Mysterious 'painted people' of Scotland are long gone, but their DNA lives on

The ancient Pictish symbol stone at the foot of the 11th century Irish Celtic round tower in Abernethy, Scotland. On the left-hand side of the image there are some chains.
The ancient Pictish symbol stone at the foot of the 11th century Irish Celtic round tower in Abernethy, Scotland. (Image credit: Ian Paterson via Alamy Stock Photo)

Ancient DNA reveals that the Picts, the "painted people" of Scotland who fought off the Romans, weren't an enigmatic group that migrated from faraway lands. Instead, the Picts had local roots and were related to other Iron Age people in Britain, a new study finds.

An analysis of eight skeletons from two Pictish cemeteries, published Thursday (April 27) in the journal PLOS Genetics, also suggests that the Picts did not organize their society around the female bloodline, contrary to what historians have long suggested.

The Picts, named from the Latin word "picti" for their reported use of body paint or tattoos, were a people who, in the third century A.D., resisted Roman rule and formed their own kingdom in northern Britain that lasted until around A.D. 900. There is very little written information about the Picts — much of what they wrote is in a unique and hard-to-translate script called ogham — and only a few of their settlements and cemeteries have been found.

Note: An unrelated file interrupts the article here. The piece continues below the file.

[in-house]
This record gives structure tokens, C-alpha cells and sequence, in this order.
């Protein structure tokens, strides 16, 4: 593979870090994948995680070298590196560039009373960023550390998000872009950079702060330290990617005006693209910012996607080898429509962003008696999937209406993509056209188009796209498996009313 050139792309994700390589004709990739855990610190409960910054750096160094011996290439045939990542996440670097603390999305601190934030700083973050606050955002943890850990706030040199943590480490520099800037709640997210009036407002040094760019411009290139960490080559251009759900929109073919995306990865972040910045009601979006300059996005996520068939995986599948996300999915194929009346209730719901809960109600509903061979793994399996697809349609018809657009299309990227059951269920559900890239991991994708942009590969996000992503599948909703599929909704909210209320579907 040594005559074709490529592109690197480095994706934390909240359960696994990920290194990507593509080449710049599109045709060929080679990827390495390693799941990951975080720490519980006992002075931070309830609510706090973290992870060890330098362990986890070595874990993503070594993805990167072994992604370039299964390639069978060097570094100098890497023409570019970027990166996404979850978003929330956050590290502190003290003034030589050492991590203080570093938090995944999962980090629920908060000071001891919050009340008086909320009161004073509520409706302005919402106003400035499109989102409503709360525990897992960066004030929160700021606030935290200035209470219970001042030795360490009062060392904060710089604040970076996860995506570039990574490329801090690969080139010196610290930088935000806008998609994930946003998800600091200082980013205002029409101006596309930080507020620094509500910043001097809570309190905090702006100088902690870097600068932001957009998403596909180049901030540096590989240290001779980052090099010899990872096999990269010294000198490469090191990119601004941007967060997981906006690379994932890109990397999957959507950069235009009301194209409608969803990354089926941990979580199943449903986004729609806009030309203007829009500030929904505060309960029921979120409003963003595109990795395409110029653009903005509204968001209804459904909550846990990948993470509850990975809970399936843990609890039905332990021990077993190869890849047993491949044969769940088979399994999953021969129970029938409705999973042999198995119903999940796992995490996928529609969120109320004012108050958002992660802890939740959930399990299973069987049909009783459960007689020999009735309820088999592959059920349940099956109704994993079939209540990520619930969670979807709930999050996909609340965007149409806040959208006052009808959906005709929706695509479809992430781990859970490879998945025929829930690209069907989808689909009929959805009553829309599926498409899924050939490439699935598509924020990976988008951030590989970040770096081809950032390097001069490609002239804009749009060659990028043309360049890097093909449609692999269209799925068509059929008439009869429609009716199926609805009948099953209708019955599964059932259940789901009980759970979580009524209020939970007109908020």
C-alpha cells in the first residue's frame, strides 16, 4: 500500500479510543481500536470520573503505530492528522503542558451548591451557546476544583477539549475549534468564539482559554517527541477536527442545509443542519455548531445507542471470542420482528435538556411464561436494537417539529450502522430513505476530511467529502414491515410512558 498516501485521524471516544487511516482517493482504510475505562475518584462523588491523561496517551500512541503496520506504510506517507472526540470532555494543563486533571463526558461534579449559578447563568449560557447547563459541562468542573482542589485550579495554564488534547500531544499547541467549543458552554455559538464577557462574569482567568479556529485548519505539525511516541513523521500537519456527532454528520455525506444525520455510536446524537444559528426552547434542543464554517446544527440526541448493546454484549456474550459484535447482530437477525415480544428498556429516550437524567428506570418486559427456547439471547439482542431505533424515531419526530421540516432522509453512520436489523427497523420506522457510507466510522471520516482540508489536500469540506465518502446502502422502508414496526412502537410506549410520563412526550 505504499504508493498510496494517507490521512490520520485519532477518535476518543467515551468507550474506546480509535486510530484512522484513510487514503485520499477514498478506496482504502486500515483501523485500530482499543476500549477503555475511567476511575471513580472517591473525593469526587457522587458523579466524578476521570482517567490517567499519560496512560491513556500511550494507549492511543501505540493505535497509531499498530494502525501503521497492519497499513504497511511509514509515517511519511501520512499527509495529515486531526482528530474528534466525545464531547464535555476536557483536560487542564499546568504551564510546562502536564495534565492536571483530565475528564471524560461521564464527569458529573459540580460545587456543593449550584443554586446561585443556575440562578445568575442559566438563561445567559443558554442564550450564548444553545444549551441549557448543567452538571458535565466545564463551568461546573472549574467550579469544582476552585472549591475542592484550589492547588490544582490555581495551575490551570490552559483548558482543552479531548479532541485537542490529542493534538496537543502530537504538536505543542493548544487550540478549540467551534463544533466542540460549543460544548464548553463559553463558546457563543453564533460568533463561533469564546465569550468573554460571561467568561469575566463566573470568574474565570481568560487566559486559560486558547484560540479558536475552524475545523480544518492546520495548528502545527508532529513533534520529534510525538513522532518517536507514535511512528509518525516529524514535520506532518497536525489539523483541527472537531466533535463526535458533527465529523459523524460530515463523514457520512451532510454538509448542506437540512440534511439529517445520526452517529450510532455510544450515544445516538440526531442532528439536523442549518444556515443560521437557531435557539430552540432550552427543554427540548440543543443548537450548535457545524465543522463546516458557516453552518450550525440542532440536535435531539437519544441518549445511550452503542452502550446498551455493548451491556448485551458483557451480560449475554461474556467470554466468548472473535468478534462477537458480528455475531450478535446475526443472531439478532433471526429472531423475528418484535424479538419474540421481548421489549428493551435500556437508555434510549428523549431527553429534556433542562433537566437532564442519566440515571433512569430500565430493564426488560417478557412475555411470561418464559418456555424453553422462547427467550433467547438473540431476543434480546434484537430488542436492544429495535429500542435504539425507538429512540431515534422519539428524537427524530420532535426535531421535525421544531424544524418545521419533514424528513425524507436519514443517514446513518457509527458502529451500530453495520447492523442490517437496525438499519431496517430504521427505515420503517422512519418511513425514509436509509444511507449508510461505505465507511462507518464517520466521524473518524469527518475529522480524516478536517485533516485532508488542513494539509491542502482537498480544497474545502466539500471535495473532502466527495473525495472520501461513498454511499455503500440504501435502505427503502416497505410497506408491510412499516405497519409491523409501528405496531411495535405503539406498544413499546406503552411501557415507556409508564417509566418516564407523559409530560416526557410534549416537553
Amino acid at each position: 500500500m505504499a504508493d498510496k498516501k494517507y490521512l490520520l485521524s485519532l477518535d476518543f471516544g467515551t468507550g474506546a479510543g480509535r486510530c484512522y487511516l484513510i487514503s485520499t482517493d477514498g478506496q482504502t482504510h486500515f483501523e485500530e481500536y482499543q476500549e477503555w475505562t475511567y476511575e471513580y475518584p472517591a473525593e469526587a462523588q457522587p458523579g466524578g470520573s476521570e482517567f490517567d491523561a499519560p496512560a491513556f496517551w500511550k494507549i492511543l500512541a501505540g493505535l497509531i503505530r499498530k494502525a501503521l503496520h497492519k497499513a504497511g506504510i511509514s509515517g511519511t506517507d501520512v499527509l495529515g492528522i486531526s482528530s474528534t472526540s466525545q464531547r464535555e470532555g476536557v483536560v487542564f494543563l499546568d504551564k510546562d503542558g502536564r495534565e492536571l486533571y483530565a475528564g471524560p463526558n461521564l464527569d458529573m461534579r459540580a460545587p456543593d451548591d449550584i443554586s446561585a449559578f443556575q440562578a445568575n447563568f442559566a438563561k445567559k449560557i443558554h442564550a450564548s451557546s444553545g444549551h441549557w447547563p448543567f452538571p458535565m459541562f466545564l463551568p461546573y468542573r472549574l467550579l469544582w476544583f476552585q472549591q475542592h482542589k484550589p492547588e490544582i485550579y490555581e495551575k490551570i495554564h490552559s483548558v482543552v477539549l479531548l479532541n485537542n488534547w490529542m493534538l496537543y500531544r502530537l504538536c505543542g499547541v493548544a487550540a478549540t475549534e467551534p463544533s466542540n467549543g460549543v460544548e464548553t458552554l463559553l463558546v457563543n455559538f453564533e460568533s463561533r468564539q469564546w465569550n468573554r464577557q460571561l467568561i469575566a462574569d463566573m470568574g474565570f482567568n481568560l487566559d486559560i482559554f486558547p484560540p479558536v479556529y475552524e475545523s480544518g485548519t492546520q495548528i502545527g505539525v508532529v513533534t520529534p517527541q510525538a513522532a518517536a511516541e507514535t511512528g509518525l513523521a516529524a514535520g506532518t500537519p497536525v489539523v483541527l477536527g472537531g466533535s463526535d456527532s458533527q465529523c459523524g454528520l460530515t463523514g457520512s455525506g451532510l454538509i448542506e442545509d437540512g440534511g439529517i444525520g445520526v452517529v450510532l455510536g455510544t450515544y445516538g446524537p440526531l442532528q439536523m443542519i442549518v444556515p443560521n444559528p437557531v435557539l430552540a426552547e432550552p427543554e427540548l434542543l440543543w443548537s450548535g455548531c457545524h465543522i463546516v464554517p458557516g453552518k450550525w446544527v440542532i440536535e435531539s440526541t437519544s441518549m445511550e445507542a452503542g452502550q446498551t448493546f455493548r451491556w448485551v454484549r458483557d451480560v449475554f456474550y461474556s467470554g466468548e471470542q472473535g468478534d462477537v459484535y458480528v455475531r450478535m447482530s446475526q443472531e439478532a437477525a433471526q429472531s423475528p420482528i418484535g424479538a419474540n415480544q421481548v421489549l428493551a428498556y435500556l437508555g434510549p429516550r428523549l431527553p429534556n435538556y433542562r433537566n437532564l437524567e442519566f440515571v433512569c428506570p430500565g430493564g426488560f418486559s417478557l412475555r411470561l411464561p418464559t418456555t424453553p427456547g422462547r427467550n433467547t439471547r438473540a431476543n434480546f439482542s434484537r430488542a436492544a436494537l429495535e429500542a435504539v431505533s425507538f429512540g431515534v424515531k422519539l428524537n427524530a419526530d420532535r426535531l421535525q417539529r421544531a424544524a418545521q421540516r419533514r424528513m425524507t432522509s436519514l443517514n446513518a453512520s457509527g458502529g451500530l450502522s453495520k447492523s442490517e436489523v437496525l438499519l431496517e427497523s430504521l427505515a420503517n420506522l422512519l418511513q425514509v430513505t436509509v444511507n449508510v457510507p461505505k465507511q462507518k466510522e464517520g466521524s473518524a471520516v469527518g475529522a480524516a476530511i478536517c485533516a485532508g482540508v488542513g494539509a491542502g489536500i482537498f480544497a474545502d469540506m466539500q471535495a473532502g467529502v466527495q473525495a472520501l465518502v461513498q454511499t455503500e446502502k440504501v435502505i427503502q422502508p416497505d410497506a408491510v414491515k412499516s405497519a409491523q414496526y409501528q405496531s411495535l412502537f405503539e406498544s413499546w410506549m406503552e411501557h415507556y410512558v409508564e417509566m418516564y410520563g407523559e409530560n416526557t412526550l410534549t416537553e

The general lack of sources about the Picts and their way of life has led to numerous assumptions over the centuries. In the eighth century, during the early medieval period, for example, historians such as the Venerable Bede thought that the Picts emigrated from areas around the Aegean Sea or Eastern Europe and that they traced descent matrilineally, through the mother's side. 

Archaeologists and historians have begun to tackle the "Pictish problem" in recent years, however, to develop a better understanding of this culture.

Related: Unknown symbols written by the lost 'painted people' of Scotland unearthed

Photograph of the 1965 Lundin Links excavation showing burials. (Image credit: Moira Greig)

In the newly published study, an international team of researchers extracted genetic information from eight human skeletons buried in two Pictish cemeteries — seven from Lundin Links and one from Balintore in modern-day Scotland.

"Lundin Links is one of the few excavated and well-dated monumental cemeteries from the Early Medieval (Pictish) period in Scotland," study co-author Linus Girdland Flink, an archaeogeneticist at the University of Aberdeen, told Live Science in an email. According to past research, the cemetery dates to A.D. 450 to 650 and holds the remains of a couple dozen people.

Human remains from the Pictish period are scarce, but the sandy soils at Lundin Links are more conducive to long-term preservation because they are less acidic than soil in other areas of Scotland. "This suggested to us that DNA may also be preserved and prompted further investigation," Girdland Flink said.